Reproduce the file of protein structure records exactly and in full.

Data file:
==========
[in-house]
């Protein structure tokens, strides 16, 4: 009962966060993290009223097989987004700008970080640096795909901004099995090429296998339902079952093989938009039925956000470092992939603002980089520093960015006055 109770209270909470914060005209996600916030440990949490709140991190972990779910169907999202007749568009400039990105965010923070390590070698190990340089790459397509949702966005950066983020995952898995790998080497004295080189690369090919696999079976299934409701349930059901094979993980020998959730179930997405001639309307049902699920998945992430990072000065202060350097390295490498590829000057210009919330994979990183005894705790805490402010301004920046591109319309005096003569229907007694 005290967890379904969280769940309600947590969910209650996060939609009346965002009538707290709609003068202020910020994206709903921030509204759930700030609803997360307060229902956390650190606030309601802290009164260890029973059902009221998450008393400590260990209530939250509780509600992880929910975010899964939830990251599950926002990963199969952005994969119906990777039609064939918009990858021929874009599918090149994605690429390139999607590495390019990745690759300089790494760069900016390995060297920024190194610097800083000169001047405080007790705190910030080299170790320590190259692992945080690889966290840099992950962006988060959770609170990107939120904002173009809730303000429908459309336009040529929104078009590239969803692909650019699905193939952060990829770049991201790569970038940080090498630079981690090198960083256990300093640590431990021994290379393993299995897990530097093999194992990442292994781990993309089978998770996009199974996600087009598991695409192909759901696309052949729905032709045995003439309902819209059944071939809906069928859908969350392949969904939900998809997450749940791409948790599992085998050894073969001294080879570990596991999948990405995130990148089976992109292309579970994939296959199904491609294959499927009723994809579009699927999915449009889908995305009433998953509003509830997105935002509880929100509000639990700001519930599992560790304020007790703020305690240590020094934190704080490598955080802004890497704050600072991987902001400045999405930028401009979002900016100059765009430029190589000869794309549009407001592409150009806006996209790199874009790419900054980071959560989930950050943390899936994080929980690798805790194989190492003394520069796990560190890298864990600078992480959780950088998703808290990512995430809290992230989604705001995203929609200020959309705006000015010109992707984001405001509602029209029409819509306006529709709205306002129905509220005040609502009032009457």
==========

[in-house]
């Protein structure tokens, strides 16, 4: 009962966060993290009223097989987004700008970080640096795909901004099995090429296998339902079952093989938009039925956000470092992939603002980089520093960015006055 109770209270909470914060005209996600916030440990949490709140991190972990779910169907999202007749568009400039990105965010923070390590070698190990340089790459397509949702966005950066983020995952898995790998080497004295080189690369090919696999079976299934409701349930059901094979993980020998959730179930997405001639309307049902699920998945992430990072000065202060350097390295490498590829000057210009919330994979990183005894705790805490402010301004920046591109319309005096003569229907007694 005290967890379904969280769940309600947590969910209650996060939609009346965002009538707290709609003068202020910020994206709903921030509204759930700030609803997360307060229902956390650190606030309601802290009164260890029973059902009221998450008393400590260990209530939250509780509600992880929910975010899964939830990251599950926002990963199969952005994969119906990777039609064939918009990858021929874009599918090149994605690429390139999607590495390019990745690759300089790494760069900016390995060297920024190194610097800083000169001047405080007790705190910030080299170790320590190259692992945080690889966290840099992950962006988060959770609170990107939120904002173009809730303000429908459309336009040529929104078009590239969803692909650019699905193939952060990829770049991201790569970038940080090498630079981690090198960083256990300093640590431990021994290379393993299995897990530097093999194992990442292994781990993309089978998770996009199974996600087009598991695409192909759901696309052949729905032709045995003439309902819209059944071939809906069928859908969350392949969904939900998809997450749940791409948790599992085998050894073969001294080879570990596991999948990405995130990148089976992109292309579970994939296959199904491609294959499927009723994809579009699927999915449009889908995305009433998953509003509830997105935002509880929100509000639990700001519930599992560790304020007790703020305690240590020094934190704080490598955080802004890497704050600072991987902001400045999405930028401009979002900016100059765009430029190589000869794309549009407001592409150009806006996209790199874009790419900054980071959560989930950050943390899936994080929980690798805790194989190492003394520069796990560190890298864990600078992480959780950088998703808290990512995430809290992230989604705001995203929609200020959309705006000015010109992707984001405001509602029209029409819509306006529709709205306002129905509220005040609502009032009457």